Caffeine in Endurance Performance

Hey kid, wanna get jacked?

Take a look at your off-the-shelf race gel or blended nutrition+hydration mix and chances are it’s got caffeine in it.
And why not? Caffeine has been shown time and time again to improve sports performance whether it be strength output or time to exhaustion. If you want to run harder for longer it seems pretty evident that caffeine should be part of your race strategy.

“Caffeine can be used effectively as an ergogenic aid when taken in moderate doses, such as during sports when a small increase in endurance performance can lead to significant differences in placements as athletes are often separated by small margins.” – The Effect of Acute Caffeine Ingestion on Endurance Performance: A Systematic Review and Meta‚ÄĎAnalysis – Aug 2018

It appears on average that caffeine is good for about 2-3% increase in performance and when it comes to many hours of activity that can equate to significant measurable differences in finishing times.

If a little of something is good for you then surely a lot is better?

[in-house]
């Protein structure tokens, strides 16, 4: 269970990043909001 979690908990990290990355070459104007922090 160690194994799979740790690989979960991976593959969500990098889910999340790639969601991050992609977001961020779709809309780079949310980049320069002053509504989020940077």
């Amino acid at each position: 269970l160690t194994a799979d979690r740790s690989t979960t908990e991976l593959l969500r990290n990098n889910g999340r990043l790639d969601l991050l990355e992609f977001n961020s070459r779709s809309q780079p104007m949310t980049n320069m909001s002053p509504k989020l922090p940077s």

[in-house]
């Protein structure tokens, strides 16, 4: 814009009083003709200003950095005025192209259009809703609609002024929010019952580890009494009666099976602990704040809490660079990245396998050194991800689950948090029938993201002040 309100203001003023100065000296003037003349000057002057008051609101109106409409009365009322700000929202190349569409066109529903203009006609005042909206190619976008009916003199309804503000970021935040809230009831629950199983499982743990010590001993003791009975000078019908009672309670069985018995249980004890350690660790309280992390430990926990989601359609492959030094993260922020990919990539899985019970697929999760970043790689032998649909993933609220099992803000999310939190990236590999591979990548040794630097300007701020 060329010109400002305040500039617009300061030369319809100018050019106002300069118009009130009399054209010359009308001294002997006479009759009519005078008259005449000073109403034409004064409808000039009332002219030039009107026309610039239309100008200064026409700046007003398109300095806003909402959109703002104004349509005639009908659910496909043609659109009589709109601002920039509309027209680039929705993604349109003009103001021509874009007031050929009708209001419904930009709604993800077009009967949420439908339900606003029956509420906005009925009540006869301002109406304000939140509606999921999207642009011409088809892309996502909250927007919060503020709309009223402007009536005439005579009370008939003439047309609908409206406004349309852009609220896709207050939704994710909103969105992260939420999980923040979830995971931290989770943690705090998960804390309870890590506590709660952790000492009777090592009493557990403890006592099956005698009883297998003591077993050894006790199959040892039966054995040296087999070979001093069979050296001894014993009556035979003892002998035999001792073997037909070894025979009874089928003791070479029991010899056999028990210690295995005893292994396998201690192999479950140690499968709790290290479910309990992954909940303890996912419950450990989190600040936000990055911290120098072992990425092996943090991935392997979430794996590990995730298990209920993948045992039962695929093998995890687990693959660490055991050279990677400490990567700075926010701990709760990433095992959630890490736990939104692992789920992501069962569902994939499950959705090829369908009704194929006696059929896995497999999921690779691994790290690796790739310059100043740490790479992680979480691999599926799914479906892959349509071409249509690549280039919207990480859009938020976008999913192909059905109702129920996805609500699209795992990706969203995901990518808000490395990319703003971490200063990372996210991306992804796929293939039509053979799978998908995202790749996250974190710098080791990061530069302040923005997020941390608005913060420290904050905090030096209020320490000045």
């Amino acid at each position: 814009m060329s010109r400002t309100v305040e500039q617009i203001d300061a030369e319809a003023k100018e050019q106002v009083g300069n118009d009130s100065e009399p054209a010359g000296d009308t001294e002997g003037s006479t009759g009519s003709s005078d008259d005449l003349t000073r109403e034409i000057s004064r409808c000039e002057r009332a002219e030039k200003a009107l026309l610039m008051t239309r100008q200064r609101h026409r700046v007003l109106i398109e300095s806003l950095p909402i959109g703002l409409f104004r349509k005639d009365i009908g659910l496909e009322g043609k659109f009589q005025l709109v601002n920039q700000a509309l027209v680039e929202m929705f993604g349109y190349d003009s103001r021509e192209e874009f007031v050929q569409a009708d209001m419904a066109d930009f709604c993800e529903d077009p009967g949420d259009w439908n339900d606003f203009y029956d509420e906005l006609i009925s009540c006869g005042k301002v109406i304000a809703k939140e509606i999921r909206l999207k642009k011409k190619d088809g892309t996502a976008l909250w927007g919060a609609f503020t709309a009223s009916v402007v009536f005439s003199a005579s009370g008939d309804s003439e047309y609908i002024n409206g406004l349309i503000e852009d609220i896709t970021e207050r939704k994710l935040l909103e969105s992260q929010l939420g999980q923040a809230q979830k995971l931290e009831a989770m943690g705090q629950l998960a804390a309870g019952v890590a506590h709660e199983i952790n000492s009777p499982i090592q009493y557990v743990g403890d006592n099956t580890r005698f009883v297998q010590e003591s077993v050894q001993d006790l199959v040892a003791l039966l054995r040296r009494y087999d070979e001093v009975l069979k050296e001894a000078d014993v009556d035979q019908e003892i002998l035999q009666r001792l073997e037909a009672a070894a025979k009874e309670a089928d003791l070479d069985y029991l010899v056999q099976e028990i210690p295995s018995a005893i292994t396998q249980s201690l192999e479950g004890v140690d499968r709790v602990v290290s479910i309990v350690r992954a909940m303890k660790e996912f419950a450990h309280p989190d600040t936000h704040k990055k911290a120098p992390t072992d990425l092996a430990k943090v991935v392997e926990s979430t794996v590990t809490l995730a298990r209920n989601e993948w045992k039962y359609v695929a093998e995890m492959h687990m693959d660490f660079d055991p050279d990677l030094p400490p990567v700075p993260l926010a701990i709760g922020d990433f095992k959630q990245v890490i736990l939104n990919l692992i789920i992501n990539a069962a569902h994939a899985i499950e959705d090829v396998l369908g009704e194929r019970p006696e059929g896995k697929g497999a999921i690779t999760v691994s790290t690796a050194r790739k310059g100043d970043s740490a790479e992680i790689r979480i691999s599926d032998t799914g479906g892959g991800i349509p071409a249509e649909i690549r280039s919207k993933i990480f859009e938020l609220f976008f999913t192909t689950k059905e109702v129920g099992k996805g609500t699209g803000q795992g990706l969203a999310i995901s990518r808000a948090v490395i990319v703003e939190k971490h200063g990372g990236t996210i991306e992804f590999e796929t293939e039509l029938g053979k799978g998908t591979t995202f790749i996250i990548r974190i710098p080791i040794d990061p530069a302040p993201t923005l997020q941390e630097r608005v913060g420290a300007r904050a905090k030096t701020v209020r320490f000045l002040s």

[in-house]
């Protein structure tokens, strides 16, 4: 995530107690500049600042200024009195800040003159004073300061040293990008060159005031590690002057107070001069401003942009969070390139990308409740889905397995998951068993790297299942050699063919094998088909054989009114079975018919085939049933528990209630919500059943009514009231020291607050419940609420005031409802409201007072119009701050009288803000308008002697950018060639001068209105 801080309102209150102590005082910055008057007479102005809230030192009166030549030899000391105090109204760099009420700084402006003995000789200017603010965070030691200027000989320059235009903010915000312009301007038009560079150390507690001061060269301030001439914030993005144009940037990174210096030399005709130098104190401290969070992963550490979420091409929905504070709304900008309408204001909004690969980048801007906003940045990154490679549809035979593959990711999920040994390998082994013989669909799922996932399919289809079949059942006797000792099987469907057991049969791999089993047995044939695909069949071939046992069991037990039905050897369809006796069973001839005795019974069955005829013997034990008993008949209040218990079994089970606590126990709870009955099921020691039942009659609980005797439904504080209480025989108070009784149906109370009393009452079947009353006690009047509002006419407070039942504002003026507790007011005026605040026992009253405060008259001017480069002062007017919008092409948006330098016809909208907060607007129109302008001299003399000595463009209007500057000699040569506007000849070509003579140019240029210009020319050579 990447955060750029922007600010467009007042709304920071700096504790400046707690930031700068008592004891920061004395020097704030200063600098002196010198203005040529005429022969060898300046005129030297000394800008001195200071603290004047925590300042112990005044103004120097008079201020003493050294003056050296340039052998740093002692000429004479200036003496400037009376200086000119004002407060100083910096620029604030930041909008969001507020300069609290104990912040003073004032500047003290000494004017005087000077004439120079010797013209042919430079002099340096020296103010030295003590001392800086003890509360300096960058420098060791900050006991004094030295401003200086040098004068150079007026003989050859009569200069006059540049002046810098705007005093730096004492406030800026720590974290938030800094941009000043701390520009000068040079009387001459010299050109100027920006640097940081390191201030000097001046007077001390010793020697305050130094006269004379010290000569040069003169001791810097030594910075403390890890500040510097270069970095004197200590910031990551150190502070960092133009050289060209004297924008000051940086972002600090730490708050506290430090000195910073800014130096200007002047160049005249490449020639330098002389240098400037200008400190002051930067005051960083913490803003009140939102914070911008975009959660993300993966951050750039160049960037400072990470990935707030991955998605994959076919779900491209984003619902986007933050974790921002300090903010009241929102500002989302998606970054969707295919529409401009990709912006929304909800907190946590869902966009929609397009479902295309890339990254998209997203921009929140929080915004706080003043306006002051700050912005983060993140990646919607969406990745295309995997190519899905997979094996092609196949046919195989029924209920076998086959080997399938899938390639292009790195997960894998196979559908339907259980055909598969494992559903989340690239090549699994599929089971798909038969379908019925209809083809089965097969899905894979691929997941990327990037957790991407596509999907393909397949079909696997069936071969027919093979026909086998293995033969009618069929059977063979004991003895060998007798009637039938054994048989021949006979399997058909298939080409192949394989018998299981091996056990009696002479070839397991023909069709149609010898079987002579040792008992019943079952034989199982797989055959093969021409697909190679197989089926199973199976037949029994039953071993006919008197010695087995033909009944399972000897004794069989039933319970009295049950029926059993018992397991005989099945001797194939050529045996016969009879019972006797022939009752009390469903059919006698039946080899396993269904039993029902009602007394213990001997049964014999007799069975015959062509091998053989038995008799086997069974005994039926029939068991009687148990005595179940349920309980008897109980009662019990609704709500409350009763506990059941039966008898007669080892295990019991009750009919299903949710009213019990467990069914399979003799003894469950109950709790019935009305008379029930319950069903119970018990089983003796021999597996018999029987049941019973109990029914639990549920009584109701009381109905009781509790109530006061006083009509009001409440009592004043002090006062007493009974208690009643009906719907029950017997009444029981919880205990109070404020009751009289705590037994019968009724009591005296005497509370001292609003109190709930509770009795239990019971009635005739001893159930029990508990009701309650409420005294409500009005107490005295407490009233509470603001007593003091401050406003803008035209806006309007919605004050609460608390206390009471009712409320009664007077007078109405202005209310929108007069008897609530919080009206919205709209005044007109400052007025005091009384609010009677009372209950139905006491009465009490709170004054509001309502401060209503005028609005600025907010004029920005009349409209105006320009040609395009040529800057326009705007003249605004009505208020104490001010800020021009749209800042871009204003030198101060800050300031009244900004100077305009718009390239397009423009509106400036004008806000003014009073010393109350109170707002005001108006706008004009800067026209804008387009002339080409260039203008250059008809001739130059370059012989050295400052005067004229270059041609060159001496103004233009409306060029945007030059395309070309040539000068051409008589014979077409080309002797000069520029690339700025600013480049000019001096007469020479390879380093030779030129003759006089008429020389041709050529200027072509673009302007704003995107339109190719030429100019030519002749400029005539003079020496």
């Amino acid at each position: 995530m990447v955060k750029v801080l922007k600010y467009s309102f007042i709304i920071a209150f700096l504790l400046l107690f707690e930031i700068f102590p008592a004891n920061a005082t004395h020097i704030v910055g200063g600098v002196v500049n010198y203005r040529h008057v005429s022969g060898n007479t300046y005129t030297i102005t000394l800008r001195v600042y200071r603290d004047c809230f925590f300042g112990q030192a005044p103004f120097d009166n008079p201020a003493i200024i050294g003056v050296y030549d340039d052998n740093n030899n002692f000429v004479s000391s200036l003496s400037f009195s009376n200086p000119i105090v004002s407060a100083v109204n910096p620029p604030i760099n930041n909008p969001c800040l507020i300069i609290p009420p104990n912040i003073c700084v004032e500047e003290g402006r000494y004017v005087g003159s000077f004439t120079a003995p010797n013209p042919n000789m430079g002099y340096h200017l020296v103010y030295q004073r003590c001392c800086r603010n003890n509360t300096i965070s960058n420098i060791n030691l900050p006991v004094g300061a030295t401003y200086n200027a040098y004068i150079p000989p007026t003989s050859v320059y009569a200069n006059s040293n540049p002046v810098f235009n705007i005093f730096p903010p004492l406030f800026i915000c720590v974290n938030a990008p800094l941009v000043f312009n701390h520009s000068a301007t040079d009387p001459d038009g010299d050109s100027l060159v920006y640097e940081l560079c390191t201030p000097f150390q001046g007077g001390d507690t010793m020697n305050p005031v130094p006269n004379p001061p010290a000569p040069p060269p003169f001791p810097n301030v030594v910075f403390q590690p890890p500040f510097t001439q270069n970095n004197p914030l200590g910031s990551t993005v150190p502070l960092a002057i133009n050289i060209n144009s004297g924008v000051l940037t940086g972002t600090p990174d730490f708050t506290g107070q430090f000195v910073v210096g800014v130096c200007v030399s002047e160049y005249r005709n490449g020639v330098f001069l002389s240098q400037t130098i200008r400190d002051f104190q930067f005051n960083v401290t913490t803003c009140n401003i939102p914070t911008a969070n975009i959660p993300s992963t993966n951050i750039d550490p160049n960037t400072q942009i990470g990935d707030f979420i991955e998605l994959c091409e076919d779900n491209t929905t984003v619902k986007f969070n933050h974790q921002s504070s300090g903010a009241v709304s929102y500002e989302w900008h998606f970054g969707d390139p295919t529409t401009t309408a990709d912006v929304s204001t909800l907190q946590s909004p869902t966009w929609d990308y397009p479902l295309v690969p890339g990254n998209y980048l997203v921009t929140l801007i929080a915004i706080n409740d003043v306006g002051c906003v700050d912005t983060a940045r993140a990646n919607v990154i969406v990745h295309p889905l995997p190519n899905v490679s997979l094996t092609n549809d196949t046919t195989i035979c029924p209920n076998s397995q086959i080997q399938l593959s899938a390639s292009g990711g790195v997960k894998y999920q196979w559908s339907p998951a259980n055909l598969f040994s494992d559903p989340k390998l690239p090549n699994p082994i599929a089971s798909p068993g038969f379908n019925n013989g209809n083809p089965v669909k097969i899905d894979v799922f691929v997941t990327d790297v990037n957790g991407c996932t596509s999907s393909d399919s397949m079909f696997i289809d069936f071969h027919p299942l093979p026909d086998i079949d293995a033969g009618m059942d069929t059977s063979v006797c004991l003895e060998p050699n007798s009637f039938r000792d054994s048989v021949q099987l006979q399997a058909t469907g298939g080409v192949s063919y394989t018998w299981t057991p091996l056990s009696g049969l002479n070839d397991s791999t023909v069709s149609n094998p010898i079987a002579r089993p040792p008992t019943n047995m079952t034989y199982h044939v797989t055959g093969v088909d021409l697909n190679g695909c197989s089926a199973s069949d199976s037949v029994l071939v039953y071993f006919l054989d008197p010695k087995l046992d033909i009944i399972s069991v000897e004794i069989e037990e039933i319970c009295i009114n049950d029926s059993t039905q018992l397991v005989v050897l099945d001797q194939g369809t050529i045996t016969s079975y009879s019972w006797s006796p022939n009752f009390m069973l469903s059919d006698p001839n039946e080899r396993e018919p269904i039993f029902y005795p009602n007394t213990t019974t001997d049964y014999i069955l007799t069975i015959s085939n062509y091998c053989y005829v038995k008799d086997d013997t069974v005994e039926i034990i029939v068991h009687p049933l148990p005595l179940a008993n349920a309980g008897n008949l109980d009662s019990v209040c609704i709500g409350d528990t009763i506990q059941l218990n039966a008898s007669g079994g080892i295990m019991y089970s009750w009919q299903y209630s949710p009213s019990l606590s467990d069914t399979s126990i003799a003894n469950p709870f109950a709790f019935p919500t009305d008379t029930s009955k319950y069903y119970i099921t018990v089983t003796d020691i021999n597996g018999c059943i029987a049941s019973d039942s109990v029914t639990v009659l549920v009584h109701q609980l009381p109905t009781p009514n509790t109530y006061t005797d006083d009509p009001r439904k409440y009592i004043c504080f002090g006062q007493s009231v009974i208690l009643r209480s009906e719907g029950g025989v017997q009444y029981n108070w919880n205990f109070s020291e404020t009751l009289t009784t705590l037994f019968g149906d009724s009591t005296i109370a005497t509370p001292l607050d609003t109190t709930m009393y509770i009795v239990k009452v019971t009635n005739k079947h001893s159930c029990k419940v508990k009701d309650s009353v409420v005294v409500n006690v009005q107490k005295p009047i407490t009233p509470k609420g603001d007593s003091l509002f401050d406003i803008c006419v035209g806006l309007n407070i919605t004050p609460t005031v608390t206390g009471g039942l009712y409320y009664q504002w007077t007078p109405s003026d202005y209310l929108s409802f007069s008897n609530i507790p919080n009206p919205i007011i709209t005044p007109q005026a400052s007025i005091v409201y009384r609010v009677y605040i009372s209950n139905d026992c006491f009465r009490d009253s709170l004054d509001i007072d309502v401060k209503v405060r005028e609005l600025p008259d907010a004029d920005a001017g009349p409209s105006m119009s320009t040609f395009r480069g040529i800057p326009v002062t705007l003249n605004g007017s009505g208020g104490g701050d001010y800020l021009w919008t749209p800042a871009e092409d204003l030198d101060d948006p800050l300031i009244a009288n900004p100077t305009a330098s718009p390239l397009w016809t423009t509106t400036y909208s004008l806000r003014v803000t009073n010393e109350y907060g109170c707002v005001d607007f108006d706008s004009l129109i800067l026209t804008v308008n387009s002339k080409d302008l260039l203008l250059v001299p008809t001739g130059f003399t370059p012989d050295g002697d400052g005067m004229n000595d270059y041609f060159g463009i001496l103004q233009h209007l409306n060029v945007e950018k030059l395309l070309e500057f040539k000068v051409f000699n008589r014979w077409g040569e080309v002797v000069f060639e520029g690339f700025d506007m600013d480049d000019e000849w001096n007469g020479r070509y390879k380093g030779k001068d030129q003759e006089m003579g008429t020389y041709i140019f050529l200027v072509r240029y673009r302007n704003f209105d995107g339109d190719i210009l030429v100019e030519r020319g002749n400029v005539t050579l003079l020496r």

Nope. Very Nope.
The down side to caffeine is that is a diuretic and can have a laxative effect. I’ve heard horror stories of athletes heavily dosing NoDoze only to have spent most of their Ultra-trail Australia in the wilderness ‘communing with nature’. There’s a tipping point and you need to know yours.

How much caffeine?
This varies greatly person to person and is mainly tied to your daily relationship with the stimulant. If the smell of a decent brew has you twitching and awake all night, perhaps caffeine isn’t a wise idea on race day. If however you’re the sort of person that has to inject espresso into a main vein to get out of bed in the morning, chances are you’ll be fine with a little bit of caffeine throughout your race and potentially a bit more toward the end of the run.

Enter the Black Doctor
Every Ultra Distance event worth it’s weight in salt has Coke on at least some of the aid-stations. At Ultra-trail Australia you can safely assume you’ll have access to a cup of Coke at Queen Victoria Hospital aid-station – BYO CUP!

What goes up, must come down.
Caffeine like all stimulants have the effect of lifting you up then beating you down. If you’re going to party, aim to get the hangover after you’ve finished. Adding or increasing dosage of caffeine is most effective in the final third or quarter of your ultra, allowing for the corresponding trough some time following the end of your race.